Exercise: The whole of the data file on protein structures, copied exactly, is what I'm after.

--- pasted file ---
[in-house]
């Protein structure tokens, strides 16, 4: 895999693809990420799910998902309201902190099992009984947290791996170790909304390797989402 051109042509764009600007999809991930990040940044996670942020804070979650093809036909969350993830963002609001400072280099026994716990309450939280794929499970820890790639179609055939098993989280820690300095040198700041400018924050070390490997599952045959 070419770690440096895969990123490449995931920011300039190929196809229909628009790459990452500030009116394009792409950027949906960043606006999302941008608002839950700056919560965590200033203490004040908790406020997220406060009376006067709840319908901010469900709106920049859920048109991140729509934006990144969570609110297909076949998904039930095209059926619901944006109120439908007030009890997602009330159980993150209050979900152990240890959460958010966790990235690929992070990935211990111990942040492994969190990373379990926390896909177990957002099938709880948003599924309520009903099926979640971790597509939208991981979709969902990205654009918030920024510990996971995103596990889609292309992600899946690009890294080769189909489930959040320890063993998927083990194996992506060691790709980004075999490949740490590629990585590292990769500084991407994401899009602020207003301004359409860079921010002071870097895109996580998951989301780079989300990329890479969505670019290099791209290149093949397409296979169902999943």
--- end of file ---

[in-house]
């Protein structure tokens, strides 16, 4: 895999693809990420799910998902309201902190099992009984947290791996170790909304390797989402 051109042509764009600007999809991930990040940044996670942020804070979650093809036909969350993830963002609001400072280099026994716990309450939280794929499970820890790639179609055939098993989280820690300095040198700041400018924050070390490997599952045959 070419770690440096895969990123490449995931920011300039190929196809229909628009790459990452500030009116394009792409950027949906960043606006999302941008608002839950700056919560965590200033203490004040908790406020997220406060009376006067709840319908901010469900709106920049859920048109991140729509934006990144969570609110297909076949998904039930095209059926619901944006109120439908007030009890997602009330159980993150209050979900152990240890959460958010966790990235690929992070990935211990111990942040492994969190990373379990926390896909177990957002099938709880948003599924309520009903099926979640971790597509939208991981979709969902990205654009918030920024510990996971995103596990889609292309992600899946690009890294080769189909489930959040320890063993998927083990194996992506060691790709980004075999490949740490590629990585590292990769500084991407994401899009602020207003301004359409860079921010002071870097895109996580998951989301780079989300990329890479969505670019290099791209290149093949397409296979169902999943």